As much as our culture is notable for its use of wireless and advanced technologies, we’re still a society shaped by old-fashioned principles. Take, for example, what would happen were you in need of emergency help for a loved one having a cardiac problem.
You use your cell phone to dial 911. The dispatcher radios the rescue squad for an ambulance. Emergency responders, once they arrive, connect your loved one to a heart monitor (a Phillips HeartStart MRx with built-in AED and pulse oximeter).
On the way to the hospital, the rescue squad links the heart monitor to a laptop. With the help of a 4G LTE WiFi hotspot, they send a report of the patient’s heart activity to the hospital.
Thanks to all this modern, and wireless technology, the hospital’s team of professionals will know, before your loved one arrives, something about the condition of his or her heart. But they are only able to know that because the members of the rescue squad are, by and large, volunteers. Old-fashioned manpower with heart.
The Christiansburg Rescue Squad is staffed by about 100 Emergency Medical Technicians and EMTs-in-training and just three people on salary. They work mostly 12-hour shifts, providing 24-7 emergency coverage for what amounts to about half of Montgomery County. The rest of the county is covered by volunteer rescue squads in Blacksburg, Riner, Shawsville and Long Shop-McCoy. The Christiansburg Squad also covers Interstate 81 between mile markers 105 and 130, more than 100 lane miles of Interstate.
“The reason we have so many volunteers,” says Luke Price, the squad’s newly installed First Lieutenant and Supply Officer, “is a passion thing. It’s hard, but also rewarding. It’s what you like to do and want to do.”
The Rescue Squad has a pool of vehicles to respond to the 4,000 or so emergency calls received every year. There’s a boat for the swift water and dive teams, a Polaris six-wheel personnel carrier to get to locations inaccessible to ambulances (such as some sections of the Huckleberry Trail), and rescue trucks with extrication tools for car crashes.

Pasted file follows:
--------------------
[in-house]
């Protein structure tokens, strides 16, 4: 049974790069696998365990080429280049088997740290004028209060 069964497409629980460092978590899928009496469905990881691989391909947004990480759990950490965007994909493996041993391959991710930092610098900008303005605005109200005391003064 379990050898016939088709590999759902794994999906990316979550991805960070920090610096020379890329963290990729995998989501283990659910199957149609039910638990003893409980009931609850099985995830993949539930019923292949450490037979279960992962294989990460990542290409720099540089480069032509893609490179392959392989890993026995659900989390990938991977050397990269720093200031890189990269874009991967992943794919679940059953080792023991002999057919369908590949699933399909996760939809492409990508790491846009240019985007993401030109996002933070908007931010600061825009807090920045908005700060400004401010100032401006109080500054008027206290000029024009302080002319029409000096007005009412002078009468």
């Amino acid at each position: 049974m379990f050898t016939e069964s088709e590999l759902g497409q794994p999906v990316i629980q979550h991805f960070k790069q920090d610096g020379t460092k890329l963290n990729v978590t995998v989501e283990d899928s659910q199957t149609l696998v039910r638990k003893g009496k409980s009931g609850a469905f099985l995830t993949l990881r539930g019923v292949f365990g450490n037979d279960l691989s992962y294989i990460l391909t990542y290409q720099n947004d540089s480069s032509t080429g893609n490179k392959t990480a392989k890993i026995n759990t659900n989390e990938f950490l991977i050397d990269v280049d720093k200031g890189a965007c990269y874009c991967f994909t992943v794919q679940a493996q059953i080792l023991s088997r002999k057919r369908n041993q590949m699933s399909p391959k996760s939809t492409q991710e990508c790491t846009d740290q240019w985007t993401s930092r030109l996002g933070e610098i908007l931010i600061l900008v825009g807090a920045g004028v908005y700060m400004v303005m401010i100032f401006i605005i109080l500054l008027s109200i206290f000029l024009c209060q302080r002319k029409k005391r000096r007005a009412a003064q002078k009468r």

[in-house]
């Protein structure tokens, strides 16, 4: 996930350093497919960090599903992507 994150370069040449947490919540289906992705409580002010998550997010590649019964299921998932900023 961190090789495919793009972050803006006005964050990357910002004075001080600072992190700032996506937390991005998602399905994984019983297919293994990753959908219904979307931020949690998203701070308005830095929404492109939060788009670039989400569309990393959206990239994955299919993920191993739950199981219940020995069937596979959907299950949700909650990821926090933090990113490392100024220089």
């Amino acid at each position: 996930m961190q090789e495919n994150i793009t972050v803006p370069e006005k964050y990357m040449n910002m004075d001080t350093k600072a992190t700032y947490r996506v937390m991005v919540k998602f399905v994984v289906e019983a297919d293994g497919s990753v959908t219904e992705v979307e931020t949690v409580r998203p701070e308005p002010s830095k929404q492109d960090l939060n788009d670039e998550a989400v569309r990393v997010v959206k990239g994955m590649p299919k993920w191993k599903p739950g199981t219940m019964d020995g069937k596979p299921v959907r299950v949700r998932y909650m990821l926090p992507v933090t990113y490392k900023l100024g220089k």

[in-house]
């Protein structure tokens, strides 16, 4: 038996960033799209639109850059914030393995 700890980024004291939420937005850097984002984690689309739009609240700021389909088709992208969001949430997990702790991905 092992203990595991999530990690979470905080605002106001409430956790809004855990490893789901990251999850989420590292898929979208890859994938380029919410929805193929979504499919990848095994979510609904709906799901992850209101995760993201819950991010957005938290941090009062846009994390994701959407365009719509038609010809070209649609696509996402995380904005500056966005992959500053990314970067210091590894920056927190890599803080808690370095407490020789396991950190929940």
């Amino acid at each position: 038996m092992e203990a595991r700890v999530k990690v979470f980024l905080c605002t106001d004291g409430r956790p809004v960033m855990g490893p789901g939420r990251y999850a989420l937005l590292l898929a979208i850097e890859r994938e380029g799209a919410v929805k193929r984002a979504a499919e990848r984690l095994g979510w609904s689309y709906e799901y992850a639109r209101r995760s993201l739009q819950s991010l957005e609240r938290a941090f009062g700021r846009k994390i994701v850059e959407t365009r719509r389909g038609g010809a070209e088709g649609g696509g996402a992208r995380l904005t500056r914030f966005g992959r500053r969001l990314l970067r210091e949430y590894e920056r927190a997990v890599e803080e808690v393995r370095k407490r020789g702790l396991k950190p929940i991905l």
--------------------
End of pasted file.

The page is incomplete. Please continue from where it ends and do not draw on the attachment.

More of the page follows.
The big rescue truck is known throughout the community as the Screaming Demon, a name which refers to the sound of the truck’s sirens and the Christiansburg High School mascot. But ambulances are what the squad uses most.
The Christiansburg Rescue Squad has five ambulances capable of providing advanced life support. One is a converted Ford Van (nicknamed the Vambulance), the other four are modified Ford F450 XLT Super Duty trucks.
“There’s basically a box on the back of the trucks,” Price says. Each one is kitted with identical stores of equipment – bandages, fluids, oxygen, onboard suction and much more. The squad rotates its use of ambulances so as not to overuse any one particular vehicle. In between calls, the ambulances typically stay ready in the rescue squad building on Depot Street next to the Fire Department. At headquarters, a power cord (referred to as a shoreline) connects to each ambulance, powering the ambulance’s electrical system and devices. When an ambulance leaves on a call, batteries and an on-board inverter power the equipment, including an IV warmer and an IV cooler. “It’s like a mini-fridge,” he adds.
Under the hood, you’ll find a V8 6.0 Powerstroke Turbo Diesel engine ~ horsepower with purpose. All the truck ambulances are 4-wheel drive, and carry snow chains. “It’s handy during snow,” Price explains.
Up front, there is a console with switches to operate the lights and sirens. There are also radio receivers to handle communication with dispatch and other emergency services in the county, along with GPS capabilities.
The ambulance requires a team of at least two members to operate. On the outbound portion of a call, one person is the driver, and the other one rides up front and handles radio communication and sirens. Other members of the team, when present, ride in the back, on a bench or seat. Seatbelts are available for all seating in the ambulance. “There’s added suspension for stability,” Price states, “but it’s still like riding down the road in the back of a pickup truck, with a roof and two walls.”
When a call comes, the rescue squad drops everything and responds. “There’s been a lot of dinners been left behind and a lot of sacrificing of food and family to help others. But it’s part of the passion and a pride for what we do,” he adds.
“When a grandson looks up and thanks you for saving his grandma . . . ” That’s the kind of wireless message recognizable in any place or time.
By Karl Kazaks
Photos by Shanen Photography